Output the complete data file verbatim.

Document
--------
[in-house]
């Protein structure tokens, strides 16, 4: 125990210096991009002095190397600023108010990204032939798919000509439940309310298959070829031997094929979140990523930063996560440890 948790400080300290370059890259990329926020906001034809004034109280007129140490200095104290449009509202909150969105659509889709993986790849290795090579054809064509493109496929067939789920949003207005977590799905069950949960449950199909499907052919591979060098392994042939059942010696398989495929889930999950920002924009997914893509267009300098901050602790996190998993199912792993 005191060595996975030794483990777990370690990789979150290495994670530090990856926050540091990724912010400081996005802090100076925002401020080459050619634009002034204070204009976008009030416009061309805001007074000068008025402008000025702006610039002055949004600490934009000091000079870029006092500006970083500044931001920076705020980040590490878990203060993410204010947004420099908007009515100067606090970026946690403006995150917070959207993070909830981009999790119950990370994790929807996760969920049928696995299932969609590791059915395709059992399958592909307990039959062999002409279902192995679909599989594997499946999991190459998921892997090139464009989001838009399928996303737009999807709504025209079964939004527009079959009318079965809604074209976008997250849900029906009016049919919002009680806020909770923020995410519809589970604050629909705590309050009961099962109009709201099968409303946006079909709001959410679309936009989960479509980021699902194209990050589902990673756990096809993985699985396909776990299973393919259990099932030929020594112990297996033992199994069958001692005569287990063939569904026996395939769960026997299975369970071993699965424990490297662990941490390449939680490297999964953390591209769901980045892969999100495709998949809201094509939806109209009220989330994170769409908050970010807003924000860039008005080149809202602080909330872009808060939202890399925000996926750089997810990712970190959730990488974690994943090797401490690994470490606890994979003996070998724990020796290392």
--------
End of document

[in-house]
């Protein structure tokens, strides 16, 4: 125990210096991009002095190397600023108010990204032939798919000509439940309310298959070829031997094929979140990523930063996560440890 948790400080300290370059890259990329926020906001034809004034109280007129140490200095104290449009509202909150969105659509889709993986790849290795090579054809064509493109496929067939789920949003207005977590799905069950949960449950199909499907052919591979060098392994042939059942010696398989495929889930999950920002924009997914893509267009300098901050602790996190998993199912792993 005191060595996975030794483990777990370690990789979150290495994670530090990856926050540091990724912010400081996005802090100076925002401020080459050619634009002034204070204009976008009030416009061309805001007074000068008025402008000025702006610039002055949004600490934009000091000079870029006092500006970083500044931001920076705020980040590490878990203060993410204010947004420099908007009515100067606090970026946690403006995150917070959207993070909830981009999790119950990370994790929807996760969920049928696995299932969609590791059915395709059992399958592909307990039959062999002409279902192995679909599989594997499946999991190459998921892997090139464009989001838009399928996303737009999807709504025209079964939004527009079959009318079965809604074209976008997250849900029906009016049919919002009680806020909770923020995410519809589970604050629909705590309050009961099962109009709201099968409303946006079909709001959410679309936009989960479509980021699902194209990050589902990673756990096809993985699985396909776990299973393919259990099932030929020594112990297996033992199994069958001692005569287990063939569904026996395939769960026997299975369970071993699965424990490297662990941490390449939680490297999964953390591209769901980045892969999100495709998949809201094509939806109209009220989330994170769409908050970010807003924000860039008005080149809202602080909330872009808060939202890399925000996926750089997810990712970190959730990488974690994943090797401490690994470490606890994979003996070998724990020796290392």